Any reincarnation that satiated me in this century has still been quite familiar.

My latest CSA basket from Roots and Shoots Farm included a head of iceberg lettuce. Wedge was the first thing that came to mind.  

This particular head was a beautiful green with tender flawless, though quite loosely packed leaves. The iceberg lettuce I bought for my last Wedge Salad in March looked utterly anemic in comparison.

Whether you follow food trends or like food 'just because', get yourself a crisp Berg and start piling on the Blue.


BLUE CHEESE DRESSING FOR AN ICEBERG WEDGE SALAD
Inspired by many. Bon Appétit Magazine, Fine Cooking Magazine, Aaron McCargo Jr., Martha Stewart, David Lebovitz to name a few.

This blue cheese dressing handily covers 4 servings.  It makes a great dip for carrots, celery and suicide wings.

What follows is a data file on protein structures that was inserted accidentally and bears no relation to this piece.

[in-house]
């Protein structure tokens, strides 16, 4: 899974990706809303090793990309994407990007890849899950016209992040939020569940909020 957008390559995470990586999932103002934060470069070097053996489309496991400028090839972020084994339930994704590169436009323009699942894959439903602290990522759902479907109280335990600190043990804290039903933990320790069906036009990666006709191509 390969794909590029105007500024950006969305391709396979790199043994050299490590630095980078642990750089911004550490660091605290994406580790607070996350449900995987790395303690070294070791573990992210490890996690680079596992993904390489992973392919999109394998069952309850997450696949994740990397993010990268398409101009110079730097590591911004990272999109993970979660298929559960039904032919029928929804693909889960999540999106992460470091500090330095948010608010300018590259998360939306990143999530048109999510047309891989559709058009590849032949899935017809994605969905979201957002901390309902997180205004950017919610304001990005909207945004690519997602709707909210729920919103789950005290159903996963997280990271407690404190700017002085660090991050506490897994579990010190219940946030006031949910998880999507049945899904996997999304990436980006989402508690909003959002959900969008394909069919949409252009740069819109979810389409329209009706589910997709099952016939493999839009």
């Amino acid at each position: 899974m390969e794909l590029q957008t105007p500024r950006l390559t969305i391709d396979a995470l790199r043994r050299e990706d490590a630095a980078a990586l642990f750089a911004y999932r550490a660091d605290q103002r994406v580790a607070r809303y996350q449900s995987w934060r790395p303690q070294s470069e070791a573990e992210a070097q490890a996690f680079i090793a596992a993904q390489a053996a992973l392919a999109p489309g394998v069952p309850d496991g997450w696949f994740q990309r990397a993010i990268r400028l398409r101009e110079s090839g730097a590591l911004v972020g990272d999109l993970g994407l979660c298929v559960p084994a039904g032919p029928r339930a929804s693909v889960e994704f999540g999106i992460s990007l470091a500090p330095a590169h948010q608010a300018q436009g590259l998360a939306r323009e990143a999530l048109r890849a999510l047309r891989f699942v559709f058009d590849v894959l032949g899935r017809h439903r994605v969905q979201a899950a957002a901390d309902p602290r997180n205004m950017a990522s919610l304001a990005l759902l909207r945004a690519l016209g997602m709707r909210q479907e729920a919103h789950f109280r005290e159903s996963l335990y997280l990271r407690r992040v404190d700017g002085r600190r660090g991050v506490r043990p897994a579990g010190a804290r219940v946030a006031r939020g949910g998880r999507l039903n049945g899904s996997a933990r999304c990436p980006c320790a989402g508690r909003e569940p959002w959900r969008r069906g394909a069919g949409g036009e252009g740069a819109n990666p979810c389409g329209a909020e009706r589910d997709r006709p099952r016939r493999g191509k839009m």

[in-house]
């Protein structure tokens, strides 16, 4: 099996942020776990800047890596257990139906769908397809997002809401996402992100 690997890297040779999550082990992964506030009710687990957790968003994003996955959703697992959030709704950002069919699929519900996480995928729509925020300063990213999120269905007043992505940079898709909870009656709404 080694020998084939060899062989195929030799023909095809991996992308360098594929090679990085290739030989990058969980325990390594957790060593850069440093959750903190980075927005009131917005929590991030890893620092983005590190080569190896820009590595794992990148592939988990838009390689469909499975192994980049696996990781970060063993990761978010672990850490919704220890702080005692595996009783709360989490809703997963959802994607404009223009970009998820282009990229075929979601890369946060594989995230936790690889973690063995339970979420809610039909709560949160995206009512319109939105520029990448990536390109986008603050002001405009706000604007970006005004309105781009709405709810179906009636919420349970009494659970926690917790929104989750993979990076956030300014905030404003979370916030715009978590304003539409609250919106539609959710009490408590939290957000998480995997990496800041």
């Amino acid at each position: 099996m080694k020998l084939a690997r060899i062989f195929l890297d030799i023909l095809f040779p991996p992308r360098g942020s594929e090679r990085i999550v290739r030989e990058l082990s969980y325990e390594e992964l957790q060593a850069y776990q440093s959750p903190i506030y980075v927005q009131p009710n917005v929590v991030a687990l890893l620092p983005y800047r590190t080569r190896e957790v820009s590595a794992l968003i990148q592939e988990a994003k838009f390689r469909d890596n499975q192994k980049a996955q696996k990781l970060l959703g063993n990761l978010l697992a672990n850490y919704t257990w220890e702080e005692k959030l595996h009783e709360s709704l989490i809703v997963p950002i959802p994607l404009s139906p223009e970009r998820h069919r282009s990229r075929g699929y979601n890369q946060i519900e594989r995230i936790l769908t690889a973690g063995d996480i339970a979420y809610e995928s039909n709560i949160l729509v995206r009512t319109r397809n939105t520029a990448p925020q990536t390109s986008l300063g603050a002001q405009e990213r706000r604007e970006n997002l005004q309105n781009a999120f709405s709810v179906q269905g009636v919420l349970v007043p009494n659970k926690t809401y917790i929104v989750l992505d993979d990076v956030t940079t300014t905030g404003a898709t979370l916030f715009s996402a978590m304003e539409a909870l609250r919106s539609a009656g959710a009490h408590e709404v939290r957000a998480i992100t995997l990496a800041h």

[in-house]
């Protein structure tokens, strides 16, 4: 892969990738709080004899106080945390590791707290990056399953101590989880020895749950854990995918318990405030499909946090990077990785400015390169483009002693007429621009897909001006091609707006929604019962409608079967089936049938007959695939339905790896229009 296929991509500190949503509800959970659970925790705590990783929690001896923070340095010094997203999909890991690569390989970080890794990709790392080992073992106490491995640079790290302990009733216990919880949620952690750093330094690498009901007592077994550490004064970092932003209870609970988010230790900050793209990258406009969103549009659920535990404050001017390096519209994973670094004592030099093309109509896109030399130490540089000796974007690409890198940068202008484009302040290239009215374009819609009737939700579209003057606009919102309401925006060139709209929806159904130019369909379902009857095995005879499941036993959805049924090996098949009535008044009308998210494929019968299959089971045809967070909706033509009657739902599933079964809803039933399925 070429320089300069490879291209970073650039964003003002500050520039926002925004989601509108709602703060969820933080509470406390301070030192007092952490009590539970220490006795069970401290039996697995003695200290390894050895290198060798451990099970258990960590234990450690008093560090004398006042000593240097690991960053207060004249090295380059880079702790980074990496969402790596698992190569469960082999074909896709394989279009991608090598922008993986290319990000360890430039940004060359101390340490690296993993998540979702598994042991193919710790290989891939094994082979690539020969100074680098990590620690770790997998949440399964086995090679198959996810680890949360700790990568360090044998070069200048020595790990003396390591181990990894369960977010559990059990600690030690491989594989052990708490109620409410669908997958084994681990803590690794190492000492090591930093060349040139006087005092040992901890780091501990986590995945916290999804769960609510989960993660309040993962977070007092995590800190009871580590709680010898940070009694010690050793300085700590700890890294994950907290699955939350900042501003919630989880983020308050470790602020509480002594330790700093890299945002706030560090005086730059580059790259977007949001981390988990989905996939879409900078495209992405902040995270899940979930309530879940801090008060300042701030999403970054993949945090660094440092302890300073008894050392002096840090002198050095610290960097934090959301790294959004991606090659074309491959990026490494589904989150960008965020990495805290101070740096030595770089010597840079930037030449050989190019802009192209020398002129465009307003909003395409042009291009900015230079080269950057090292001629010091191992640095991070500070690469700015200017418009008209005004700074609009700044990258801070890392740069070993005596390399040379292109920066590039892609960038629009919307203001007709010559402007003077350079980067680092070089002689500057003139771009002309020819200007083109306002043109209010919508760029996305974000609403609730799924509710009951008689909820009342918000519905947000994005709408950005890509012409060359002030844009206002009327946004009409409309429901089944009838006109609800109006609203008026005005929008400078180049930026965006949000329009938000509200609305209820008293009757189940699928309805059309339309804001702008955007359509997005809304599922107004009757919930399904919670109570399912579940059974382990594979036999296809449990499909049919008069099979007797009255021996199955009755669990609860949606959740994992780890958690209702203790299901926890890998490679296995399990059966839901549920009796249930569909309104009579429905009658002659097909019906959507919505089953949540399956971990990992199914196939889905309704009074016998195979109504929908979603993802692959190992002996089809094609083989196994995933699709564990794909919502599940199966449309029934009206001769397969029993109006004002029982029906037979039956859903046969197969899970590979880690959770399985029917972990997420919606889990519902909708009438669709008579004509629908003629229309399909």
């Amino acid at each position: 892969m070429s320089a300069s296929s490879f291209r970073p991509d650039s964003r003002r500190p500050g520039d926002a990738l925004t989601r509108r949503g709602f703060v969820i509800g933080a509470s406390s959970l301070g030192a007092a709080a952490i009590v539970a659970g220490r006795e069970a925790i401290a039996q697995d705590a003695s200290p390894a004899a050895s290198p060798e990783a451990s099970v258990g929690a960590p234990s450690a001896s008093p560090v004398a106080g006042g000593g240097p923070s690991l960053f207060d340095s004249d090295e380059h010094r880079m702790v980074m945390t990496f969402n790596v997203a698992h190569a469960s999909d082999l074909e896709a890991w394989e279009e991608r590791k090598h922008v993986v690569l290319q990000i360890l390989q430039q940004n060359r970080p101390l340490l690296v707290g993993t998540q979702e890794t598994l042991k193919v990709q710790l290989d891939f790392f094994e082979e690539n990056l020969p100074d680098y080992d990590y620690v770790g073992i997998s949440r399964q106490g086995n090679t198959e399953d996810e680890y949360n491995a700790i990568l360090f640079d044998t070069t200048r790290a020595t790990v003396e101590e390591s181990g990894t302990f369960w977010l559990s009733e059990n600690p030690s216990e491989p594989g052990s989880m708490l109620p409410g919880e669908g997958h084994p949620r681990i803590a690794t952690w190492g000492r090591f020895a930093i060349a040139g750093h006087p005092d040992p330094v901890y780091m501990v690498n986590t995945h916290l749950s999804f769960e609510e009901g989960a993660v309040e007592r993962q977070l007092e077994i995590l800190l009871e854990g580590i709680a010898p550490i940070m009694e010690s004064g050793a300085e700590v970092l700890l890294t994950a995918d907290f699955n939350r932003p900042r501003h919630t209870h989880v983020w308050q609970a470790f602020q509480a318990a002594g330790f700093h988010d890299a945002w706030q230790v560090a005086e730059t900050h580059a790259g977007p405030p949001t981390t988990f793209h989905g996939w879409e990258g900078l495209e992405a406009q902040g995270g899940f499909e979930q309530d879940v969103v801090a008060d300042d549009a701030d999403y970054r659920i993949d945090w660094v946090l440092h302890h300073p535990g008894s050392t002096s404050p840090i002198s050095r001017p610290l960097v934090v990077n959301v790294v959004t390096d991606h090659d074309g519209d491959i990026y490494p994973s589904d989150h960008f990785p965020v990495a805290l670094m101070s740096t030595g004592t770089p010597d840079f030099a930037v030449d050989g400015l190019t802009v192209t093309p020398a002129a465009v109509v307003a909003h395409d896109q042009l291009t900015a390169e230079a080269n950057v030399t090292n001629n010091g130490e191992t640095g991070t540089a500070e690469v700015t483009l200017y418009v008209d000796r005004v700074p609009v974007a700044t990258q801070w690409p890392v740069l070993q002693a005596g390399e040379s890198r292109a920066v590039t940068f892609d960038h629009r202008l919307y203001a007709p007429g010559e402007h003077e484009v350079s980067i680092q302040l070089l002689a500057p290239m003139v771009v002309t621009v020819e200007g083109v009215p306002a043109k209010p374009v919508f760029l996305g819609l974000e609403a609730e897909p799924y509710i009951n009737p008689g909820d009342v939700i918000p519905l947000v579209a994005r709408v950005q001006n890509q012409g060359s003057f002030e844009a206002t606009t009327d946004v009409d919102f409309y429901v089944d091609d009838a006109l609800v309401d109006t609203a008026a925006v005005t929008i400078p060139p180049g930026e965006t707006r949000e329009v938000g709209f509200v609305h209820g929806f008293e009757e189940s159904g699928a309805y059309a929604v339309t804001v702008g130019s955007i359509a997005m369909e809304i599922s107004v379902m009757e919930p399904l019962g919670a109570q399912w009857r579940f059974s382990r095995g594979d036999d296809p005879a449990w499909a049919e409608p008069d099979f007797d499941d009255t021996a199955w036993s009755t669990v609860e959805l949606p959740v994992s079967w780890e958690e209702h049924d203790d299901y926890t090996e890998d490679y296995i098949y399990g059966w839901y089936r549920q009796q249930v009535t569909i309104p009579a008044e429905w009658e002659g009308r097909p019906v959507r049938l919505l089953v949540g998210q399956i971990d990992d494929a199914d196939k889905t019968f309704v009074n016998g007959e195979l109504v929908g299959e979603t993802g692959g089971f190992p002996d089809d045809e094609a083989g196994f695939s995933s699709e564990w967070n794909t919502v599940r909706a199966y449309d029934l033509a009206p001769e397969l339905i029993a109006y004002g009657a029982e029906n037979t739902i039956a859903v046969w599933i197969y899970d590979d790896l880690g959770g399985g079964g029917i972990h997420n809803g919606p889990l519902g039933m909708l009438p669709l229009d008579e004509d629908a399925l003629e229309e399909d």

Ingredients:
100 - 125 gr. blue cheese, depending on your taste
4 tablespoons sour cream
3 - 4 tablespoons buttermilk, depending on your preferred consistency
2 - 3 tablespoons mayonnaise
2 tablespoons freshly squeezed lemon juice
a dash of sriracha
salt and pepper to taste

Method:
Combine the crumbled blue cheese, sour cream and mayonnaise.  Mash the blue cheese as you stir but make sure it still has some chunks throughout.  Add the lemon juice and stir.  Add the buttermilk until you have the desired consistency.  Add a dash of sriracha and season with salt and pepper to taste.

The dressing will stiffen when fully chilled.  Have it sit out while you are preparing the plates to soften it.

Serve over a quartered iceberg lettuce, core removed.  Garnish with bacon chunks/crumble and wedges of small tomatoes.  Sprinkle with chopped chives.  Include small chunks of blue cheese if you have some leftover.

Tuesday, July 22, 2014

Roots and Shoots Farm - 5th Week of CSA Food 2014

Garlic Scapes

The word is spreading about Roots and Shoots Farm.